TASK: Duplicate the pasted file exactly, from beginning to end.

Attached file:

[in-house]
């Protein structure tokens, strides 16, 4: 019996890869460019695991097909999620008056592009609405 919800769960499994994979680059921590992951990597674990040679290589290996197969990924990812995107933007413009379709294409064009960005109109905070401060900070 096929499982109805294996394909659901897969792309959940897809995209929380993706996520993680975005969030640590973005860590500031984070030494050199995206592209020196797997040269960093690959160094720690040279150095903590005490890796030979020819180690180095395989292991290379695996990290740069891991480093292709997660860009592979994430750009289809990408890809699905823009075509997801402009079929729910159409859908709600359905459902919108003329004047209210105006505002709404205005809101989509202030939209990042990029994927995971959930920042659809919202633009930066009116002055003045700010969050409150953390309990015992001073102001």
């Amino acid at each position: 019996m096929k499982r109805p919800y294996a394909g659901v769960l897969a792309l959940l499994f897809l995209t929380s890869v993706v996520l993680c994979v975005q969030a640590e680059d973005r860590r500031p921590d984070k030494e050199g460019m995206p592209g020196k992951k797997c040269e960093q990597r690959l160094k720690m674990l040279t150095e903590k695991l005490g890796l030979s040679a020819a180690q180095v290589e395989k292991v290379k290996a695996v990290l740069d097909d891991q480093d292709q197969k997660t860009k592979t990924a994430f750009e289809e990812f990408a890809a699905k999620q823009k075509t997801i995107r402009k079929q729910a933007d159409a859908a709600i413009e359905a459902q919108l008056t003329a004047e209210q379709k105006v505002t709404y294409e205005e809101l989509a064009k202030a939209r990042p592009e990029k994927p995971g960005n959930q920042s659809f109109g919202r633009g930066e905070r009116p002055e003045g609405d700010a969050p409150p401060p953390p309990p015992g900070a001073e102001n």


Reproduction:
[in-house]
């Protein structure tokens, strides 16, 4: 019996890869460019695991097909999620008056592009609405 919800769960499994994979680059921590992951990597674990040679290589290996197969990924990812995107933007413009379709294409064009960005109109905070401060900070 096929499982109805294996394909659901897969792309959940897809995209929380993706996520993680975005969030640590973005860590500031984070030494050199995206592209020196797997040269960093690959160094720690040279150095903590005490890796030979020819180690180095395989292991290379695996990290740069891991480093292709997660860009592979994430750009289809990408890809699905823009075509997801402009079929729910159409859908709600359905459902919108003329004047209210105006505002709404205005809101989509202030939209990042990029994927995971959930920042659809919202633009930066009116002055003045700010969050409150953390309990015992001073102001």
């Amino acid at each position: 019996m096929k499982r109805p919800y294996a394909g659901v769960l897969a792309l959940l499994f897809l995209t929380s890869v993706v996520l993680c994979v975005q969030a640590e680059d973005r860590r500031p921590d984070k030494e050199g460019m995206p592209g020196k992951k797997c040269e960093q990597r690959l160094k720690m674990l040279t150095e903590k695991l005490g890796l030979s040679a020819a180690q180095v290589e395989k292991v290379k290996a695996v990290l740069d097909d891991q480093d292709q197969k997660t860009k592979t990924a994430f750009e289809e990812f990408a890809a699905k999620q823009k075509t997801i995107r402009k079929q729910a933007d159409a859908a709600i413009e359905a459902q919108l008056t003329a004047e209210q379709k105006v505002t709404y294409e205005e809101l989509a064009k202030a939209r990042p592009e990029k994927p995971g960005n959930q920042s659809f109109g919202r633009g930066e905070r009116p002055e003045g609405d700010a969050p409150p401060p953390p309990p015992g900070a001073e102001n």